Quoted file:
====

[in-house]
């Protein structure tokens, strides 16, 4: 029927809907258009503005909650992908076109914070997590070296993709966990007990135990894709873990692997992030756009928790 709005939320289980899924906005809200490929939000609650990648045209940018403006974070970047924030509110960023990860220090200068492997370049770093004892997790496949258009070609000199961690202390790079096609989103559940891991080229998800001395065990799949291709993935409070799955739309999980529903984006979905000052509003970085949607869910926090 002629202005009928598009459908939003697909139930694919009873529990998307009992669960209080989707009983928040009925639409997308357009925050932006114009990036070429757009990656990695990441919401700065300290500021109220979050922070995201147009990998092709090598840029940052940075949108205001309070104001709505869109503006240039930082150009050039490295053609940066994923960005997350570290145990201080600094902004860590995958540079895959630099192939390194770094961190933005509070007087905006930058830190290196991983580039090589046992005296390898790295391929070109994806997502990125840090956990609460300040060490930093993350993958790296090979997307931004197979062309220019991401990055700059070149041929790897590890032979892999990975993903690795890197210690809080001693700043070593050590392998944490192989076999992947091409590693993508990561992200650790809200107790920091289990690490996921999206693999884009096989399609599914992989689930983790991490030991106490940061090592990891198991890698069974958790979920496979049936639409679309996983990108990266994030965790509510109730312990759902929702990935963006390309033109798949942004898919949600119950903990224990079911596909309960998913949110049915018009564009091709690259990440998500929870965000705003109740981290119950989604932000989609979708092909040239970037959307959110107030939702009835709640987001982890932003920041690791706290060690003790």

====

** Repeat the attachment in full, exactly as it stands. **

[in-house]
């Protein structure tokens, strides 16, 4: 029927809907258009503005909650992908076109914070997590070296993709966990007990135990894709873990692997992030756009928790 709005939320289980899924906005809200490929939000609650990648045209940018403006974070970047924030509110960023990860220090200068492997370049770093004892997790496949258009070609000199961690202390790079096609989103559940891991080229998800001395065990799949291709993935409070799955739309999980529903984006979905000052509003970085949607869910926090 002629202005009928598009459908939003697909139930694919009873529990998307009992669960209080989707009983928040009925639409997308357009925050932006114009990036070429757009990656990695990441919401700065300290500021109220979050922070995201147009990998092709090598840029940052940075949108205001309070104001709505869109503006240039930082150009050039490295053609940066994923960005997350570290145990201080600094902004860590995958540079895959630099192939390194770094961190933005509070007087905006930058830190290196991983580039090589046992005296390898790295391929070109994806997502990125840090956990609460300040060490930093993350993958790296090979997307931004197979062309220019991401990055700059070149041929790897590890032979892999990975993903690795890197210690809080001693700043070593050590392998944490192989076999992947091409590693993508990561992200650790809200107790920091289990690490996921999206693999884009096989399609599914992989689930983790991490030991106490940061090592990891198991890698069974958790979920496979049936639409679309996983990108990266994030965790509510109730312990759902929702990935963006390309033109798949942004898919949600119950903990224990079911596909309960998913949110049915018009564009091709690259990440998500929870965000705003109740981290119950989604932000989609979708092909040239970037959307959110107030939702009835709640987001982890932003920041690791706290060690003790």